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“Marked By Ashes” – Walter Bruggemann

 Ruler of the Night, Guarantor of the day . . .

This day — a gift from you.

This day — like none other you have ever given, or we have ever received.

This Wednesday dazzles us with gift and newness and possibility.

This Wednesday burdens us with the tasks of the day, for we are already halfway home

halfway back to committees and memos,

halfway back to calls and appointments,

halfway on to next Sunday,

halfway back, half frazzled, half expectant,

half turned toward you, half rather not.


This Wednesday is a long way from Ash Wednesday,

but all our Wednesdays are marked by ashes —

we begin this day with that taste of ash in our mouth:

of failed hope and broken promises,

of forgotten children and frightened women,

we ourselves are ashes to ashes, dust to dust;

we can taste our mortality as we roll the ash around on our tongues.

We are able to ponder our ashness with some confidence, only because our every Wednesday of ashes anticipates your Easter victory over that dry, flaky taste of death.

On this Wednesday, we submit our ashen way to you —you Easter parade of newness.

Before the sun sets, take our Wednesday and Easter us,

Easter us to joy and energy and courage and freedom;

Easter us that we may be fearless for your truth.

Come here and Easter our Wednesday with

mercy and justice and peace and generosity.


We pray as we wait for the Risen One who comes soon.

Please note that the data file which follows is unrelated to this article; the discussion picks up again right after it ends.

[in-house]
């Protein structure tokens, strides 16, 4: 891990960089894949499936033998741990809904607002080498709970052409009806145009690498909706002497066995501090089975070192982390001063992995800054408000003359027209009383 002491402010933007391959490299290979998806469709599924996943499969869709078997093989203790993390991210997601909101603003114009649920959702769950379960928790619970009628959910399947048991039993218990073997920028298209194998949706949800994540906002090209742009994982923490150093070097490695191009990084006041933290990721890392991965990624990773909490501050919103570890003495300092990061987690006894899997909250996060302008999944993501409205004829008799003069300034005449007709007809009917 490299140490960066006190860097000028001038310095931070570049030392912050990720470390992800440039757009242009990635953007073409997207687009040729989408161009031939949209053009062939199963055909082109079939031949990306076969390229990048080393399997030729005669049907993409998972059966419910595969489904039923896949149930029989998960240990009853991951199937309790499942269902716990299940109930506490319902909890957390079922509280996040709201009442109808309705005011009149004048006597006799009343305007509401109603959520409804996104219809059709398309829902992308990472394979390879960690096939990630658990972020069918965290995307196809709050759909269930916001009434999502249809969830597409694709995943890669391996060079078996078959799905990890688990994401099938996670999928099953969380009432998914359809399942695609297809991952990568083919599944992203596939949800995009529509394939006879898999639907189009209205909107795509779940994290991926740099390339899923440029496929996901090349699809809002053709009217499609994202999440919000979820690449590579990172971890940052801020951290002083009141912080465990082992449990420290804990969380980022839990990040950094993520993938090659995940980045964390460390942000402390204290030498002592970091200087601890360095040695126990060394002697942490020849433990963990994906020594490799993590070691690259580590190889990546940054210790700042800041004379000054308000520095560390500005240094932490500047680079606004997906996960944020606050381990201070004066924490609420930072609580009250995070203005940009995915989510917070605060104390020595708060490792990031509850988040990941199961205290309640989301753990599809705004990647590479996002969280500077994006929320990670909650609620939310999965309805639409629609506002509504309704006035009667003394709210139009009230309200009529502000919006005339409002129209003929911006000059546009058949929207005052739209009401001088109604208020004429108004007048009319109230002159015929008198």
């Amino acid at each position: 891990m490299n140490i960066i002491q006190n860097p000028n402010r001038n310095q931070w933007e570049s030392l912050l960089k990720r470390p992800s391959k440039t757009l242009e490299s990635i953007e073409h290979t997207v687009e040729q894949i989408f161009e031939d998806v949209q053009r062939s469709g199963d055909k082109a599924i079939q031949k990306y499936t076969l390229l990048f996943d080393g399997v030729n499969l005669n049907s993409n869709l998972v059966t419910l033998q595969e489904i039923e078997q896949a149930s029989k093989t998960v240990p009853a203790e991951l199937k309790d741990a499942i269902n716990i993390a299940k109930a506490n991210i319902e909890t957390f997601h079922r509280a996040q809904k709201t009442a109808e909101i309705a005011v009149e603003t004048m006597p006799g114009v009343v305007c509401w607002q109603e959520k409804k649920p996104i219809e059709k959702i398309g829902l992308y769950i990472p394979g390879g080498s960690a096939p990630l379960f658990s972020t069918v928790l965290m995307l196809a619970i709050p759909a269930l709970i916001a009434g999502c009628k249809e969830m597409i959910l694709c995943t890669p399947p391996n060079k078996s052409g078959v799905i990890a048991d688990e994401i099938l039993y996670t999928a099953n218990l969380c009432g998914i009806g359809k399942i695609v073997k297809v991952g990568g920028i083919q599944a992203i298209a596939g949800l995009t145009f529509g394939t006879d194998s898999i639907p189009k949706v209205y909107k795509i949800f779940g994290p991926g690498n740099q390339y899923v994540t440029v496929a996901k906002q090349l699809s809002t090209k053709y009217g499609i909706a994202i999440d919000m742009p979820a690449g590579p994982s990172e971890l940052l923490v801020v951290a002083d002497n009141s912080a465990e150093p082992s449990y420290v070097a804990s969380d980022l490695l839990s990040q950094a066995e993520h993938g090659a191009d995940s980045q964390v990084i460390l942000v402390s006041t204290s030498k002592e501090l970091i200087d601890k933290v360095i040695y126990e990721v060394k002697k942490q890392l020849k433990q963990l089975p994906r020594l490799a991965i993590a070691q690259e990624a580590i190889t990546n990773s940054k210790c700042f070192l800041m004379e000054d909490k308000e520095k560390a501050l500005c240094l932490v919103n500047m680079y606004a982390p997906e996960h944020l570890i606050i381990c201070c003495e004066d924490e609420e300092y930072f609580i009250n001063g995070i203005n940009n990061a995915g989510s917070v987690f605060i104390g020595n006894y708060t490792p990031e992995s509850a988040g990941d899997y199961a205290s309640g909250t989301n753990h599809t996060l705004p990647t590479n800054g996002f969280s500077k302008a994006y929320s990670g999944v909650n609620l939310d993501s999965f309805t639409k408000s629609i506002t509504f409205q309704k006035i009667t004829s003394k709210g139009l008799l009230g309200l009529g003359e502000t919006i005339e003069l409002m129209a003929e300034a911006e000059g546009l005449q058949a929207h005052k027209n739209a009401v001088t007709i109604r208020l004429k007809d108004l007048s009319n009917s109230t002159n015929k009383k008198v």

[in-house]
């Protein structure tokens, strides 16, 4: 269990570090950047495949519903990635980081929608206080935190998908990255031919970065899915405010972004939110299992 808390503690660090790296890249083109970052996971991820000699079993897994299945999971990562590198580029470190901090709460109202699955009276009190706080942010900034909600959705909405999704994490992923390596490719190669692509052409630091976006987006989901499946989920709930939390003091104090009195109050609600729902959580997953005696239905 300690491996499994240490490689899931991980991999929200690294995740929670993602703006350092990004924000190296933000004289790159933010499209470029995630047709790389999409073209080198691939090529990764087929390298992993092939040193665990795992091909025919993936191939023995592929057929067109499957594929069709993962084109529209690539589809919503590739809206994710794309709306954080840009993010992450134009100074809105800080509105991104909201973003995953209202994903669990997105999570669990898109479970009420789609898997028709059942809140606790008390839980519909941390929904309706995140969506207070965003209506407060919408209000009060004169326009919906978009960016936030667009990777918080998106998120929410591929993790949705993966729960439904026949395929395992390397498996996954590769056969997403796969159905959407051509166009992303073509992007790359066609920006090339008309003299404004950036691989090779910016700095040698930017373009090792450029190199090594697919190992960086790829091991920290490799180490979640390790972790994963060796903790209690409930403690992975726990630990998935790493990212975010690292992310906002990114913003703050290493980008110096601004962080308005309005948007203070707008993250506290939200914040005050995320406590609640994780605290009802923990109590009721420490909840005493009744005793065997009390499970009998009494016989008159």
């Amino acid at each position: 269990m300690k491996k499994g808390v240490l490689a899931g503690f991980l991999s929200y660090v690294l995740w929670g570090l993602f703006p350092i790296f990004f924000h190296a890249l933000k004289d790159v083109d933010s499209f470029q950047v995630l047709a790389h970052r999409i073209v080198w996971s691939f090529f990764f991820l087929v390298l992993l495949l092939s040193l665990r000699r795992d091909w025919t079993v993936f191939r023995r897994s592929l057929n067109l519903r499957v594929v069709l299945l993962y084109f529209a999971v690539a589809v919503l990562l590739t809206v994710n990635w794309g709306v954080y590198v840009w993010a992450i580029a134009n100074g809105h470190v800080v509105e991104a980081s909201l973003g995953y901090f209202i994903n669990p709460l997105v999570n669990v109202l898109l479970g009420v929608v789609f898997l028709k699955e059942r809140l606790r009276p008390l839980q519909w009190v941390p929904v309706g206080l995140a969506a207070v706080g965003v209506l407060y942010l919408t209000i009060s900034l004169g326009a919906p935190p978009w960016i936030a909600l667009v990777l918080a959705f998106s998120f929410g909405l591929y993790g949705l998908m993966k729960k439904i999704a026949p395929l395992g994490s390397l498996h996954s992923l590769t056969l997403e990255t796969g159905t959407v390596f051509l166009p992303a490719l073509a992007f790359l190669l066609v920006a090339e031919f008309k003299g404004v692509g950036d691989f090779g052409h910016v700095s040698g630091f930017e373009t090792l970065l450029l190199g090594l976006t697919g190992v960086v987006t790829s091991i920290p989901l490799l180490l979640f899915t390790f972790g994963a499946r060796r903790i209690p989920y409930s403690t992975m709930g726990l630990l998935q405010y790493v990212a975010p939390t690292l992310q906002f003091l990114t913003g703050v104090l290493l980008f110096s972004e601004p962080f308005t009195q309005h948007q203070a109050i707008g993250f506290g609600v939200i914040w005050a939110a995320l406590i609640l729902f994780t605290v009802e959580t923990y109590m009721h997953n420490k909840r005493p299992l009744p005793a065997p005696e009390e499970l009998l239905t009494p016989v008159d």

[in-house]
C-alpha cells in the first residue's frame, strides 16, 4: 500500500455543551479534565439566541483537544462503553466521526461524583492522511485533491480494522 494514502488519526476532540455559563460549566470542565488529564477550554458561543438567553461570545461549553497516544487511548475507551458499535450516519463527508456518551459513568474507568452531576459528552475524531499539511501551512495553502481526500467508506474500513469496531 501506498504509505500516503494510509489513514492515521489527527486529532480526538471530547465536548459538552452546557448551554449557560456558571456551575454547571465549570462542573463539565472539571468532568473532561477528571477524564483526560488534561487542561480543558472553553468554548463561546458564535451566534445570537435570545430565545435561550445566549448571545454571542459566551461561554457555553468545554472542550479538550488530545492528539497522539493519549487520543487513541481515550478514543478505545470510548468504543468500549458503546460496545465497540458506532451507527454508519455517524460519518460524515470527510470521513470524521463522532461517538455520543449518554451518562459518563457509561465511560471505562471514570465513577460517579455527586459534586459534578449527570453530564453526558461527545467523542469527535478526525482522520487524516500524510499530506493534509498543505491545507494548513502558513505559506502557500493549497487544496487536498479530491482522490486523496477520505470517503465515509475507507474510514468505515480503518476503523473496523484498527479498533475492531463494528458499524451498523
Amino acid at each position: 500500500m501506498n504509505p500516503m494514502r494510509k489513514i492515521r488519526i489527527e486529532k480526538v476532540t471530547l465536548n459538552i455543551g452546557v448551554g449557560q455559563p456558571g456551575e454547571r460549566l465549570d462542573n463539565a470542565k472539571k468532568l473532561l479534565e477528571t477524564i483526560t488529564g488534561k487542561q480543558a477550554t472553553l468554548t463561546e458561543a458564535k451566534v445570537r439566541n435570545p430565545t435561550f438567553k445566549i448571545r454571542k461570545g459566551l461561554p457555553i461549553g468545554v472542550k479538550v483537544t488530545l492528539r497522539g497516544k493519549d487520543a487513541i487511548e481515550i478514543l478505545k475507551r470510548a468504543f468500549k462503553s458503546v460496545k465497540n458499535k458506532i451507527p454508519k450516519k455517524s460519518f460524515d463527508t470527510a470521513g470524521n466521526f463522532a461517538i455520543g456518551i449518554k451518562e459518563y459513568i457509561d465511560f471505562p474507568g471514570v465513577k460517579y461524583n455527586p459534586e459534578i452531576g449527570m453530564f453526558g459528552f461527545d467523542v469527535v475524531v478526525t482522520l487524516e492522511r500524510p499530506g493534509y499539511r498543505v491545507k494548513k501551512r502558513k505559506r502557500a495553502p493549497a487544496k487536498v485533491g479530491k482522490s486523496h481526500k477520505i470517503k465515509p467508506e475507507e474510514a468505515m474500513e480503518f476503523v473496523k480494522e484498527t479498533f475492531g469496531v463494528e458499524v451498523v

– From ‘Prayers for a Privileged People’ 2008.


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This Lenten season, let us adopt this ‘Jesus Prayer” as our daily … hourly … even minute by minute prayer, training our hearts for the next 40 days to learn to pray this prayer unceasingly.

“The Jesus Prayer”

Lord Jesus Christ                                                                                                                                       Son of the Living God                                                                                                                                        Have Mercy on Me                                                                                                                                         A Sinner

(A pocket size version of the Jesus Prayer will be available Sunday in church)


Forty days to prepare for a resurrection. Let us begin together, today.

In His name, by His will, we can,                                                                                                                                   Pastor Bob